Can you buy a house with Crypto? Some lenders say “yes”
Homebuyers who have dabbled in cryptocurrency should be aware that some lenders will allow you to use these assets – conditionally – as part of your down payment when applying for financing.
Under rules promulgated by Fannie Mae and Freddie Mac, who purchase mortgages from lenders on the secondary market, bitcoin and similar currencies must be converted into cash, which must be parked in a bank account for at least two months to be considered as fungible funds.
Fannie Mae “has no specific cryptocurrency policy,” according to a company spokesperson, other than requiring all assets to be converted to US currency and sourced from an eligible asset account. . Freddie Mac, however, is a bit more specific. It will not allow income paid to crypto borrowers to be used to qualify for funding. Assets such as retirement accounts, trust income, and dividend and interest income also cannot be counted if they occur in these forms. You have to exchange them for good old American greenbacks.
The mortgage giant also said that cryptocurrency cannot be included in the calculation of assets used as the basis for asset redemption. But monthly payments on crypto-backed debt should be included as part of your debt payment to income ratio.
The crypto market went off the rails in mid-January. Yet, according to real estate brokerage Redfin, nearly one in eight first-time buyers sold cryptocurrency in the fourth quarter of last year to help pay down payments — almost as many as those who used cash gifts from their family.
Real estate broker Ryan Serhant of “Million Dollar Listing New York” on the Bravo Network has told clients and colleagues that he expects half of all future transactions to be in crypto. In his annual letter, he said his agents were already working on “many crypto transactions.”
Indeed, several companies are getting into the cryptocurrency mortgage arena:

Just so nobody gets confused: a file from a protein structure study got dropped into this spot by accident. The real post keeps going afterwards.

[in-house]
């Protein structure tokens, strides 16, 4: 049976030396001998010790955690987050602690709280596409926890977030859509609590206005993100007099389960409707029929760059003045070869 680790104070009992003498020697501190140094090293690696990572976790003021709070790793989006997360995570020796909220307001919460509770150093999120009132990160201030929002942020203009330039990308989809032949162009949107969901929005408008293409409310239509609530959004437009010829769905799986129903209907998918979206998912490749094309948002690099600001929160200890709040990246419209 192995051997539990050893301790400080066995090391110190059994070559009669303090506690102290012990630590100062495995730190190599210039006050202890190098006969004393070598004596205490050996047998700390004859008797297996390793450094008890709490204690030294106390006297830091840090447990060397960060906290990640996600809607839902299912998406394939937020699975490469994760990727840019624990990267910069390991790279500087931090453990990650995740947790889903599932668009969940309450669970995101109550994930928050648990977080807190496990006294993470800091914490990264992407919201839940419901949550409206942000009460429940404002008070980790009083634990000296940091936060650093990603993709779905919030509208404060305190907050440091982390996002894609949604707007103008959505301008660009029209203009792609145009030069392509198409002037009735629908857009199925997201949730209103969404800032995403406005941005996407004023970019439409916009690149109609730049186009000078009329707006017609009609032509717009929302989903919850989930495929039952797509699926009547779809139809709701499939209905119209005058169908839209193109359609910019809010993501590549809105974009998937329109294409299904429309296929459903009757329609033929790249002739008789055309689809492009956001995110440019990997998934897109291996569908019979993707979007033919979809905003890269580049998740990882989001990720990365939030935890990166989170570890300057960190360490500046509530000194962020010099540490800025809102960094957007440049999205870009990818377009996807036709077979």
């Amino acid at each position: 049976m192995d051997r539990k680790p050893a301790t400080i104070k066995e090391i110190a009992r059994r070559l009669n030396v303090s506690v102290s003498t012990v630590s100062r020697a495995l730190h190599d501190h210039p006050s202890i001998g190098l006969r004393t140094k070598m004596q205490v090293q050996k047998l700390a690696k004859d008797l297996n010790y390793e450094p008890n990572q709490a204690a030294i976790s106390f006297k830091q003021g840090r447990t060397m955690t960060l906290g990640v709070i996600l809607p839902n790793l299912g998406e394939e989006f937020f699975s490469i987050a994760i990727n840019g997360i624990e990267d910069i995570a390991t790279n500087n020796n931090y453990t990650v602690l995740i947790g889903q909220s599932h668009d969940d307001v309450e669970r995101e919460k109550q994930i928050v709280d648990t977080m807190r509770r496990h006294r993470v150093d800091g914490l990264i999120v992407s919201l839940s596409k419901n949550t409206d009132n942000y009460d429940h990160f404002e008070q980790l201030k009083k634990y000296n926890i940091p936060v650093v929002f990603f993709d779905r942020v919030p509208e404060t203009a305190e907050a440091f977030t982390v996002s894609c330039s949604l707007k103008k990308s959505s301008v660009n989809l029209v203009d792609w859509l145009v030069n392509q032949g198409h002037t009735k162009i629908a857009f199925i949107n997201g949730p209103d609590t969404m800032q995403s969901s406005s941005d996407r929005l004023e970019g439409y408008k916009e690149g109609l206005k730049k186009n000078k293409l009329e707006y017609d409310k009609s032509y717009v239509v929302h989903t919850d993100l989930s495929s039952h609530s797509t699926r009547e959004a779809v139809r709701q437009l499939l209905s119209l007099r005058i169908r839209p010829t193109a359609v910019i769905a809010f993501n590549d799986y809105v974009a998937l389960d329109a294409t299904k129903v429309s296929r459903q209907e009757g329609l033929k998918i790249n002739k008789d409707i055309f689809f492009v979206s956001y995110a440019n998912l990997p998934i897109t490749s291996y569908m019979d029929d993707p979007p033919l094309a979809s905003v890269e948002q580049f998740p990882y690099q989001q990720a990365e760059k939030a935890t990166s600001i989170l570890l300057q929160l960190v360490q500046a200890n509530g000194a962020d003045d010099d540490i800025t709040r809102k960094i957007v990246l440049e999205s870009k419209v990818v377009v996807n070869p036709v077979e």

- Milo, a Miami-based lender, is coming to market with a crypto-based mortgage that allows borrowers to pledge their digital assets to purchase property. With the Milo Loan, borrowers can finance 100% of the cost without using dollars for a down payment.
- United Wholesale Mortgage has tested its version of a digital mortgage and said it is ready to move forward once “regulatory uncertainties” are resolved.
- Ledn, a Toronto-based digital asset platform, has announced plans to offer a bitcoin-backed home loan.
- Harbor Custom Development has started accepting “digital currencies as payment” for land, houses, condos and apartments. Calling the move “a logical step,” the company said it accepts bitcoin and more than a dozen other cryptocurrencies.
More crime statistics
Afraid of breaking anti-discrimination laws, some real estate companies remove crime data from their listings.
Realtor.com, the official listing site of the politically powerful National Association of Realtors, did just that, as did Zillow-owned site Trulia. And Redfin, which has never released crime information, is leading the charge for others to drop the statistics as well.
All are concerned that the numbers not only promote racial bias, but are also unreliable.
“We know that one of the issues [buyers have] is whether they will feel safe in a particular home or neighborhood,” said Christian Taubman of Redfin. “But the available data does not allow us to accurately answer this question, and given the long history of redlining and racist housing conventions in the United States, there is too great a risk that this inaccuracy reinforces racial prejudice.”
Calling on others to follow Redfin’s lead, Taubman says crime data is flawed because many crimes go unreported. “The fact that most crimes are missing creates a real possibility that the crimes that appear in the dataset are biased in some way,” he said.
How much do you want?
In search of affordable housing, some people have found the answer to their quest in mobile homes. And the good news is that not only are they more affordable, but they tend to appreciate faster than site-built single-family homes.
There can be a stigma attached to houses built in a factory and towed to their eventual resting places. (Unlike manufactured homes, which are placed on a foundation and become permanent installations, mobile homes can be moved from location to location.) But according to LendingTree, the median value for a mobile home is 53,300 $, nearly $190,000 less than a site-built home. Better, the median value increased by 39% between 2014 and 2019, or 6 percentage points more than that of conventional houses over the same period.
But compare that to another sign of the housing apocalypse: A 120-year-old abandoned townhouse in San Francisco’s trendy Noe Valley neighborhood recently sold in a conservatorship sale for $600,000 above of the starting bid – even if the location has closed windows. , peeling paint, mismatched floors and not a single room.
Lew Sichelman has been covering real estate for over 50 years. He is a regular contributor to numerous shelter magazines and housing and housing finance industry publications. Readers can contact him at [email protected]